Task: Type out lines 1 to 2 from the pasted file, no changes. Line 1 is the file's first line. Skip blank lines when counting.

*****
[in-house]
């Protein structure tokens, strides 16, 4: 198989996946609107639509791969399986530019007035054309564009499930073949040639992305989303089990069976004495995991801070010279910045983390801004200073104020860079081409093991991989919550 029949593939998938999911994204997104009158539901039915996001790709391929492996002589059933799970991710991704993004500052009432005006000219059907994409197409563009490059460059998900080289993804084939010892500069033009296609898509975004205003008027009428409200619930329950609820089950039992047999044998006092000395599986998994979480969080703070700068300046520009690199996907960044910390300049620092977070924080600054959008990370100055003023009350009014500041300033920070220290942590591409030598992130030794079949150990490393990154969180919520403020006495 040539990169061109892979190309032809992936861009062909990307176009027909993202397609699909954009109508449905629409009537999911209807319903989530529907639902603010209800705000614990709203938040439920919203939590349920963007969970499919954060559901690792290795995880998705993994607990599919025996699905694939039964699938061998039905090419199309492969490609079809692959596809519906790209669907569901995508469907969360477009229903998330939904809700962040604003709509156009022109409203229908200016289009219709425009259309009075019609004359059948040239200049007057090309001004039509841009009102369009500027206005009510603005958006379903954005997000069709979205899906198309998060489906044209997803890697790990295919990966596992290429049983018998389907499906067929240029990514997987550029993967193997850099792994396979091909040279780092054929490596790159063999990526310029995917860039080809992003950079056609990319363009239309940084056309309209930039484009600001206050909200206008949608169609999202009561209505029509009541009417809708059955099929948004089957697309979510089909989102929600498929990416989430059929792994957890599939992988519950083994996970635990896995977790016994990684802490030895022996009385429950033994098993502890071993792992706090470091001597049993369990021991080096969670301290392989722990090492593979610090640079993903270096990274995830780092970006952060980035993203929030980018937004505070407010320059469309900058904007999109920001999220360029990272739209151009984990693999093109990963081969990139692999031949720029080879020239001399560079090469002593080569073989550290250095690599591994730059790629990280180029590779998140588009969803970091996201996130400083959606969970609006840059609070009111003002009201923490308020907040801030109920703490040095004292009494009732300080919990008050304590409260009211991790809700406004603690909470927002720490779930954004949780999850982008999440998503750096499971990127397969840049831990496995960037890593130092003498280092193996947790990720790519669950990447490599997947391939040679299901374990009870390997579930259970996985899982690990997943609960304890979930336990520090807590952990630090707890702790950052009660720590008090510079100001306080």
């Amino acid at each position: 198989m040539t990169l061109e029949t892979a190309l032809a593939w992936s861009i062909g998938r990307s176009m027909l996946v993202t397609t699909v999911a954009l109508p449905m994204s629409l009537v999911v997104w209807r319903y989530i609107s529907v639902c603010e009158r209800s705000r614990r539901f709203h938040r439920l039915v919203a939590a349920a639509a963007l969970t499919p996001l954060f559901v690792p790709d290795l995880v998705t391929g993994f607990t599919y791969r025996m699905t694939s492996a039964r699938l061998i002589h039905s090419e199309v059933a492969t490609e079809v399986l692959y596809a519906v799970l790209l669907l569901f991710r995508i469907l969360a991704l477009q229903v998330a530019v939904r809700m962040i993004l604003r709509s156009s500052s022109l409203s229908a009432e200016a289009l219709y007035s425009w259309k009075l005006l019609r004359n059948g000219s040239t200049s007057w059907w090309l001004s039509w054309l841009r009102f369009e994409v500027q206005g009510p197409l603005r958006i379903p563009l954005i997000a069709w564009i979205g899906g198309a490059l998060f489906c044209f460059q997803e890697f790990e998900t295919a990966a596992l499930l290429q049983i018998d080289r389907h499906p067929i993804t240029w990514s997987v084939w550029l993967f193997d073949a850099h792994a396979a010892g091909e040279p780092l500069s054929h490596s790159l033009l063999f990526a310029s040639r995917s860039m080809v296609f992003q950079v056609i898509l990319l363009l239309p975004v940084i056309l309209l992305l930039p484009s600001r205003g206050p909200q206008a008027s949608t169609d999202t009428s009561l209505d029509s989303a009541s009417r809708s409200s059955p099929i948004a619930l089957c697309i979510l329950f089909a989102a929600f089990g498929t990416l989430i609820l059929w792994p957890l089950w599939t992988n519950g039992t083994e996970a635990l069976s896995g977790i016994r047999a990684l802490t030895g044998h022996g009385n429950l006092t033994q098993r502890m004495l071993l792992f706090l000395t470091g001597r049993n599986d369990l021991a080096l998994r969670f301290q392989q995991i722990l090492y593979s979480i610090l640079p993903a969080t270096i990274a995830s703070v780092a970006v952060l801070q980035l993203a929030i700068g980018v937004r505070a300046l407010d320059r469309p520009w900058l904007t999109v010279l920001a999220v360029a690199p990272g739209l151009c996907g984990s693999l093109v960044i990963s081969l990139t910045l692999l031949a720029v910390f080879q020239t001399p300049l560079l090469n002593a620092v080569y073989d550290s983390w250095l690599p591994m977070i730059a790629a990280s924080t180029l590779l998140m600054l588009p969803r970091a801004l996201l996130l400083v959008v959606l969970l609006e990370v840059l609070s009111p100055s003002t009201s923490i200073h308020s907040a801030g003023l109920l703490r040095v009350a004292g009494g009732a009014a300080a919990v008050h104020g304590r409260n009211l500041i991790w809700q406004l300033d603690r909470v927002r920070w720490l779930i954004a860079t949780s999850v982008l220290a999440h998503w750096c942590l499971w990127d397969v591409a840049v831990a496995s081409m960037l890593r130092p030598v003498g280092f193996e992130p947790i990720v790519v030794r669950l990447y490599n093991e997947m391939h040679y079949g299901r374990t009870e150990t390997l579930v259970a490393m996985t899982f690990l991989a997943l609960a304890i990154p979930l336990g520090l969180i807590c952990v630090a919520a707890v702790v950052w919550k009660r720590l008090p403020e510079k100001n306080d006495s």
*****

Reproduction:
[in-house]
């Protein structure tokens, strides 16, 4: 198989996946609107639509791969399986530019007035054309564009499930073949040639992305989303089990069976004495995991801070010279910045983390801004200073104020860079081409093991991989919550 029949593939998938999911994204997104009158539901039915996001790709391929492996002589059933799970991710991704993004500052009432005006000219059907994409197409563009490059460059998900080289993804084939010892500069033009296609898509975004205003008027009428409200619930329950609820089950039992047999044998006092000395599986998994979480969080703070700068300046520009690199996907960044910390300049620092977070924080600054959008990370100055003023009350009014500041300033920070220290942590591409030598992130030794079949150990490393990154969180919520403020006495 040539990169061109892979190309032809992936861009062909990307176009027909993202397609699909954009109508449905629409009537999911209807319903989530529907639902603010209800705000614990709203938040439920919203939590349920963007969970499919954060559901690792290795995880998705993994607990599919025996699905694939039964699938061998039905090419199309492969490609079809692959596809519906790209669907569901995508469907969360477009229903998330939904809700962040604003709509156009022109409203229908200016289009219709425009259309009075019609004359059948040239200049007057090309001004039509841009009102369009500027206005009510603005958006379903954005997000069709979205899906198309998060489906044209997803890697790990295919990966596992290429049983018998389907499906067929240029990514997987550029993967193997850099792994396979091909040279780092054929490596790159063999990526310029995917860039080809992003950079056609990319363009239309940084056309309209930039484009600001206050909200206008949608169609999202009561209505029509009541009417809708059955099929948004089957697309979510089909989102929600498929990416989430059929792994957890599939992988519950083994996970635990896995977790016994990684802490030895022996009385429950033994098993502890071993792992706090470091001597049993369990021991080096969670301290392989722990090492593979610090640079993903270096990274995830780092970006952060980035993203929030980018937004505070407010320059469309900058904007999109920001999220360029990272739209151009984990693999093109990963081969990139692999031949720029080879020239001399560079090469002593080569073989550290250095690599591994730059790629990280180029590779998140588009969803970091996201996130400083959606969970609006840059609070009111003002009201923490308020907040801030109920703490040095004292009494009732300080919990008050304590409260009211991790809700406004603690909470927002720490779930954004949780999850982008999440998503750096499971990127397969840049831990496995960037890593130092003498280092193996947790990720790519669950990447490599997947391939040679299901374990009870390997579930259970996985899982690990997943609960304890979930336990520090807590952990630090707890702790950052009660720590008090510079100001306080």